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Nearly 60 years ago, Frank Iszak was a 25-year-old forced laborer in a Hungarian brick factory. With no hope of freedom and deteriorating conditions under the communist-ruled country, he hatched a far-fetched plan with a fellow laborer who happened to be a former fighter pilot: If they couldn't crawl under the Iron Curtain, they would fly over it.
The two convinced four others to join their plan. On July 13, 1956, they boarded a small plane, and proceeded to launch the world's first known hijacking. But the plan was anything but easy. Not only was there a KGB officer on board, but they also had to commandeer the plane, avoid the Alps, deal with precipitous drops and finally an empty fuel tank.
When they finally landed the plane, the bruised and bloodied group had no idea where they had landed, and were prepared to commit suicide if it turned out that they hadn't made it to West Germany. Iszak calls that day his real birthday.
In 2008, Iszak published "Free for All to Freedom," a chronicle of his account, and now, filmmakers are preparing a movie adaptation of the events. He joins Here & Now's Robin Young to discuss his dramatic story.
Interview Highlights: Frank Iszak
On planning his escape from communist Hungary
"The dream that era of my generation was how to get out of here, how to escape, how to leave the land of this darkness and hopelessness. And there was no way because the Iron Curtain was so impregnable, it was built with such powerful system that it was absolutely impossible to escape. So I talked to George, my co-conspirator, that, how about escaping? George says, you know it’s impossible. You can’t crawl under the wires. I said, but you can fly over the wires. And then that’s when the conspiracy began."
On whether he, his wife and the rest of the group were afraid
"Scared to hell. We made a decision, that if we are going to get captured, if there is a way to commit suicide, we’d rather do that than being captured alive. Because it’s going to be execution anyway, and we just didn’t want to go through the torture."
On the KGB agent on board
"[George] opens the door and he goes in and he expects to find four people. And instead of four, there were five. The secret policeman was the fifth man, with a loaded gun waiting for somebody to enter. And as he did, he pulled the trigger and the gun misfired. He pulled the trigger, nothing happens. ... There is absolutely no way to even construct any more incredible story that how many things had to stay in line and happen the way it happened."
"[George] jumps the cop. Now the cop is on his back, in the small cockpit and George is on top of him. And three people - the co-pilot, the engineer and the radio man - pounding his head with anything they can get their hands on. He's bleeding like a pig. The plane came from 8,000 feet 400 feet, ready to crash land. And then by the time George got the gun from the secret policeman and fired two shots into the ceiling, we’re ready to crash land, and George takes over the plane. Then I look out the cockpit window and there are two jets on top of us."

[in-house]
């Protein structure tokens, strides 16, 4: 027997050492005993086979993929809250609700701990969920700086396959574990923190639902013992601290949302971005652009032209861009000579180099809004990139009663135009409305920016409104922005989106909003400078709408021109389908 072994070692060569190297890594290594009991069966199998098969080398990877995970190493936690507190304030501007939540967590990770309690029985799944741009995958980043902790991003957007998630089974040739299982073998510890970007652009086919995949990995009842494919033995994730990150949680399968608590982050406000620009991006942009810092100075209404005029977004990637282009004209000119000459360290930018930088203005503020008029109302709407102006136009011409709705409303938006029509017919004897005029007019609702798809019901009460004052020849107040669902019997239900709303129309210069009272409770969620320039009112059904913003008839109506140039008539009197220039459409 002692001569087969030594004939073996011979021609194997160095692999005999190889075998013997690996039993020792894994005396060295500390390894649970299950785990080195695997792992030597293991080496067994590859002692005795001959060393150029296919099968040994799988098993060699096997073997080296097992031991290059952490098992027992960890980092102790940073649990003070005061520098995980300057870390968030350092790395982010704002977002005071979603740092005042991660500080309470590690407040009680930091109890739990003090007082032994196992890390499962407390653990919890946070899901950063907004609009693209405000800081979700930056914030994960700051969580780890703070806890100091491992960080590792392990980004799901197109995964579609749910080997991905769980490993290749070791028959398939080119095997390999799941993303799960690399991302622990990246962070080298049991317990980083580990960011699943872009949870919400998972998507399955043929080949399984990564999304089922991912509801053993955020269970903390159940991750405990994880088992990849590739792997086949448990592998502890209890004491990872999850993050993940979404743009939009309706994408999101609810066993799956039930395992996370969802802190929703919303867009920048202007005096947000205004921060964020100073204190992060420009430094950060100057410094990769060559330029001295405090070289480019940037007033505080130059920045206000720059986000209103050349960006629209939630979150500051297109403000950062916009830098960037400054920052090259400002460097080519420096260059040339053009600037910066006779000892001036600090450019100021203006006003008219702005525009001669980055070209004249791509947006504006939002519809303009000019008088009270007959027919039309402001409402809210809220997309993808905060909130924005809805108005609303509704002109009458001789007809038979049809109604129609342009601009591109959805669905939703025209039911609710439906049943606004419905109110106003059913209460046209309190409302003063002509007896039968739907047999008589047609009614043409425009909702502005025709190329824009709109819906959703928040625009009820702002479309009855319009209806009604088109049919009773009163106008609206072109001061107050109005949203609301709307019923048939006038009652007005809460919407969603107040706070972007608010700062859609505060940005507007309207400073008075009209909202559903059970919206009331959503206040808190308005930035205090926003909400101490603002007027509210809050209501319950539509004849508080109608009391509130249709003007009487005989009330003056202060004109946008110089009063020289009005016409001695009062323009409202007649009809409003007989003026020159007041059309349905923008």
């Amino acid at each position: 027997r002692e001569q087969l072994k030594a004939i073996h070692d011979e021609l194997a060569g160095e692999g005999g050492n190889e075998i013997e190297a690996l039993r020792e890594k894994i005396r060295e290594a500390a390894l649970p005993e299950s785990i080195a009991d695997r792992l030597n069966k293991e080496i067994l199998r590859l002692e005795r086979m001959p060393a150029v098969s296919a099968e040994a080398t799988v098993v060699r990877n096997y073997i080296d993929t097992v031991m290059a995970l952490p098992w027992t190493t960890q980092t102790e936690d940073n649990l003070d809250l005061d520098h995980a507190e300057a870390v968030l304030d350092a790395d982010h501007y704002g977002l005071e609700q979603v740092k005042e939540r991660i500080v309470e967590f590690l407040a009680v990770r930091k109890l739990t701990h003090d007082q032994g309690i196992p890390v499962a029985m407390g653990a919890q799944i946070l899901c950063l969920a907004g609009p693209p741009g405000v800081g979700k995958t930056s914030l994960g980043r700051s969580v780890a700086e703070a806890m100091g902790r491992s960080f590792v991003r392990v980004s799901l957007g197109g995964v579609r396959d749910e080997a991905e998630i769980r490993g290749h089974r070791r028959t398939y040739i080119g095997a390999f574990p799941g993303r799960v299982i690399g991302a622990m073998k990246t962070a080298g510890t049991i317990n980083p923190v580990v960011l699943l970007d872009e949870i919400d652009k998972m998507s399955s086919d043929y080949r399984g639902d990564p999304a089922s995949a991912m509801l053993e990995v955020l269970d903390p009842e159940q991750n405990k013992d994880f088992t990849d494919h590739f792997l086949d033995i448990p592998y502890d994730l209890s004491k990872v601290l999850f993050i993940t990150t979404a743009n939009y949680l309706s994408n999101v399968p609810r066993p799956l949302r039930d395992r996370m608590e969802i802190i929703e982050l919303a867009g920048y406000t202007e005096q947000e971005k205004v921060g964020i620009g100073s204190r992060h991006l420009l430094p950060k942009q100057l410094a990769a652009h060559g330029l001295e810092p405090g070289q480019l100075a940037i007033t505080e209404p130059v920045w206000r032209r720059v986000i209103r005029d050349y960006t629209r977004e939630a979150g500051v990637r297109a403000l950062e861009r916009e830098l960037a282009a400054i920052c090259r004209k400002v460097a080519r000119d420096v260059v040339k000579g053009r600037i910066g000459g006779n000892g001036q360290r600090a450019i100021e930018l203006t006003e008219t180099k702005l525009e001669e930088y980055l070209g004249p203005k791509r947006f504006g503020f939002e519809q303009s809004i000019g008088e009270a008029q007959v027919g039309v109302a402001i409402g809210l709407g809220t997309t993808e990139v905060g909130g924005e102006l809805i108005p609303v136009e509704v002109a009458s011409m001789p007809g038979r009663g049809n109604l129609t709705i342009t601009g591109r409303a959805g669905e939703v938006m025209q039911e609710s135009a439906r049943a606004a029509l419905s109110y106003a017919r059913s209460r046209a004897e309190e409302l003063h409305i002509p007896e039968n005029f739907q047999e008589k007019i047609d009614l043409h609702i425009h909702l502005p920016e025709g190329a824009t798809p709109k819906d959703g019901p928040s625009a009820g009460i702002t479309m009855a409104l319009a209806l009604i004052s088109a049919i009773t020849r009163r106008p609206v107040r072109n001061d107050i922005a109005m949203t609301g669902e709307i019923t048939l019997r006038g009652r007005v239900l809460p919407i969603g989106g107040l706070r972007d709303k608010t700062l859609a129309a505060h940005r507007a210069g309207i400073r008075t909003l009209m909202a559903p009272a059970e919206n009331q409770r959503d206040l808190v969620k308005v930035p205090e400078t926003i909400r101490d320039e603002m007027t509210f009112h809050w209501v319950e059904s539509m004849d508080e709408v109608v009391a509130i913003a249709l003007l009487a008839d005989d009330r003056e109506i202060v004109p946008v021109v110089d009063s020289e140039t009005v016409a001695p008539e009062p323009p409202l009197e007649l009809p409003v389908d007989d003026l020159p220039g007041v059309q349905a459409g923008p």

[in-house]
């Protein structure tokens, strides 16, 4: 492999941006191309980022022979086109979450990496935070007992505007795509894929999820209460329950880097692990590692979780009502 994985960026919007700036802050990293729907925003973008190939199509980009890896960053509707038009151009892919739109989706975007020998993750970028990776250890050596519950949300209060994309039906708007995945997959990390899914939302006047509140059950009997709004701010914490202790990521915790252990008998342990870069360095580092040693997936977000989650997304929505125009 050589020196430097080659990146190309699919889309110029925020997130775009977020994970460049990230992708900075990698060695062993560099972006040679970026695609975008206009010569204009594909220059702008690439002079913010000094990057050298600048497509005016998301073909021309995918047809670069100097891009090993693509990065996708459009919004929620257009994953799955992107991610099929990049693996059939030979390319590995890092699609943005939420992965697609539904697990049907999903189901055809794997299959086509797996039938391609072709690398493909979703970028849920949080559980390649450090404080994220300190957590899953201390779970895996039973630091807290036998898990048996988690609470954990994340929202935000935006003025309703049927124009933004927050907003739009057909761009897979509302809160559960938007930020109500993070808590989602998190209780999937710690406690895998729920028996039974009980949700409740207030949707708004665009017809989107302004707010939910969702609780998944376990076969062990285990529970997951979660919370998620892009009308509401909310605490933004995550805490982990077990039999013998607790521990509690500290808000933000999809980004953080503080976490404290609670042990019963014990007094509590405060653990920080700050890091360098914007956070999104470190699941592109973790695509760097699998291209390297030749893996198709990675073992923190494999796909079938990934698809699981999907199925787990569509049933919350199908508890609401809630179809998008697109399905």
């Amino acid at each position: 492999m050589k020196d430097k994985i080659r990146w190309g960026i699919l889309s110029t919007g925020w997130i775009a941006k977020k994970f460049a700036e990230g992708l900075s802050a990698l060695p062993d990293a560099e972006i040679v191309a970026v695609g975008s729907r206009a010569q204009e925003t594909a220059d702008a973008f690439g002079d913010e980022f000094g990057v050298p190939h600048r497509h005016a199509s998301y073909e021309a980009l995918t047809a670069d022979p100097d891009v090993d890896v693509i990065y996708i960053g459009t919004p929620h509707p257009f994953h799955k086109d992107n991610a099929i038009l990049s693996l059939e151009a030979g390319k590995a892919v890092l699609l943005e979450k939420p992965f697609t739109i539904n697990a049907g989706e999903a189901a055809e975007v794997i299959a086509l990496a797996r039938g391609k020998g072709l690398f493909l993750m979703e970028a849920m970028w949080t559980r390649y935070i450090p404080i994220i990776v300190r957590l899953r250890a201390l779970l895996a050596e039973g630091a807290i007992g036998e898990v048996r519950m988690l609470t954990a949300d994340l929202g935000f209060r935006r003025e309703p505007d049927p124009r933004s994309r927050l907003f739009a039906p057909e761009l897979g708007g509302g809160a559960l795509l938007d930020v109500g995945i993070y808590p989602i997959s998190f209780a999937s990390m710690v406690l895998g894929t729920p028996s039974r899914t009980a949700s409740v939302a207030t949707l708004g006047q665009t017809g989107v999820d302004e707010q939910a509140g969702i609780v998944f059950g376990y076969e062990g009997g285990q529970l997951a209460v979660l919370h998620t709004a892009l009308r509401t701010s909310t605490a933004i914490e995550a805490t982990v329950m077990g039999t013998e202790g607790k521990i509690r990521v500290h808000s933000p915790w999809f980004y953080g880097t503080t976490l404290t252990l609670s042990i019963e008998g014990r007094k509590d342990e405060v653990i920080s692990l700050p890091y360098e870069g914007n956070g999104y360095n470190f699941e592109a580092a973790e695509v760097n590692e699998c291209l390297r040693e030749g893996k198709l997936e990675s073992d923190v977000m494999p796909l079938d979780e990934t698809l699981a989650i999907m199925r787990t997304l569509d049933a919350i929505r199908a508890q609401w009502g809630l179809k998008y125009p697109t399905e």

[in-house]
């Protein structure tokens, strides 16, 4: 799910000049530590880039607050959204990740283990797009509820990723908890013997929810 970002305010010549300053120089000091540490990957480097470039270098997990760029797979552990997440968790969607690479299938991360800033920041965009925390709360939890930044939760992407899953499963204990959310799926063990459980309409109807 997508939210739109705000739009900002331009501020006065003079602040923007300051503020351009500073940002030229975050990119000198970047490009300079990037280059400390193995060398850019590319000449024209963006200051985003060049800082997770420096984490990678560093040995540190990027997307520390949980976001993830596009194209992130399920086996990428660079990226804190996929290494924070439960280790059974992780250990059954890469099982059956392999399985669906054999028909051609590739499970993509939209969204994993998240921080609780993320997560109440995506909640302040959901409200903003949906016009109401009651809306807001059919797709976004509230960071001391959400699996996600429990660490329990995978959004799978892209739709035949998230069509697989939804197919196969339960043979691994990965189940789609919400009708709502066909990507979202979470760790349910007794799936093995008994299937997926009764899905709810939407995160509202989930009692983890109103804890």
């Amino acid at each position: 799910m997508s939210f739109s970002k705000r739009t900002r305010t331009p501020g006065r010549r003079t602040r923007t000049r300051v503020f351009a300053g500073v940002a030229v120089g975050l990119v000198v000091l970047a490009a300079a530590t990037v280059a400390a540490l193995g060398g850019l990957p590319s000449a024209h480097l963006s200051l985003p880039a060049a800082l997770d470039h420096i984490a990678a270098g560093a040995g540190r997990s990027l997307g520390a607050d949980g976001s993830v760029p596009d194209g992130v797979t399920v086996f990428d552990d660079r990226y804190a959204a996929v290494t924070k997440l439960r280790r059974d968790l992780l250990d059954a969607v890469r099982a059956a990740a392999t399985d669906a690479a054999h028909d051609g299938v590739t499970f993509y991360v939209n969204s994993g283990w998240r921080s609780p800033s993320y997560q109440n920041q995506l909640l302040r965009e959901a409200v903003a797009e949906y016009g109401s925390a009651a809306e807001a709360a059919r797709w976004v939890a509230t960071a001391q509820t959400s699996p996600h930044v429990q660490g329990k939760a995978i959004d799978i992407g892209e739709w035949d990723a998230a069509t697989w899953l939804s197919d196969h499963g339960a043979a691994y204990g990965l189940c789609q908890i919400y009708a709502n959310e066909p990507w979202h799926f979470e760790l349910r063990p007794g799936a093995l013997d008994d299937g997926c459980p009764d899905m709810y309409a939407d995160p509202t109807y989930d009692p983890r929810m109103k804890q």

On running out of fuel
"The door to the outside was cracked open, so we couldn’t close it fully. So the plane had to stay at 10,000 feet, and we started to run into thunderstorms. Sometimes I looked out the window - it was as close to the next mountain that I ever wanted to see. So we’re flying through the Alps for an hour and a half without any navigation - total soup, 10,000 feet when the mountains could be 11,000 feet. And then eventually we run out of fuel, so now you have to descend from 10,000 feet to 300 and some. When we finally broke out of the clouds, it was the most harrowing experience you can even dream of."
"We broke out of the cloud and guess what? There was a runway right below us, as if it was ordered to be there. So we turn around and we land, and where did we land? Is it East Germany? Is it Czechoslovakia? Is it Austria? All three of them would return us to Hungary. And I’m sitting there with my wife in front of me. Her leg is broken in two pieces through the bouncing of the plane. And nobody around, not even a wind sack, except for the end of the runway, something moves. And it's a Jeep, and it’s coming closer and closer. We can see the machine gun mounted on the back of the Jeep. I had the gun at that time, and I slowly brought it to the back of my wife’s head. If in the wrong place, I prayed God to give me strength to pull my index finger to end it. And she turns around simultaneously, my wife asking me, honey, where are we? And the Jeep had the answer. The stars and stripes."
"Fifty-nine years later, I’m still emotional. NATO Air Force base under construction in West Germany. I was born - I felt a distinct feeling that nobody ever had, of being born at age 25."
Clarification: In this June 29 segment about Frank Iszak, who took part in the 1956 hijacking of a Hungarian airliner, we stated that his flight was the first known hijacking. We heard from a listener whose husband’s grandfather was killed when his Bulgarian plane was commandeered in 1947. In fact, there are several earlier reported incidents in which planes were commandeered by pilots, diplomats and military. The definition of hijacking used in this particular interview refers to the commandeering of a commercial airliner by civilians.
- Frank Iszak, author of "Free for All to Freedom." He tweets @zakpil.
This segment aired on June 29, 2015.
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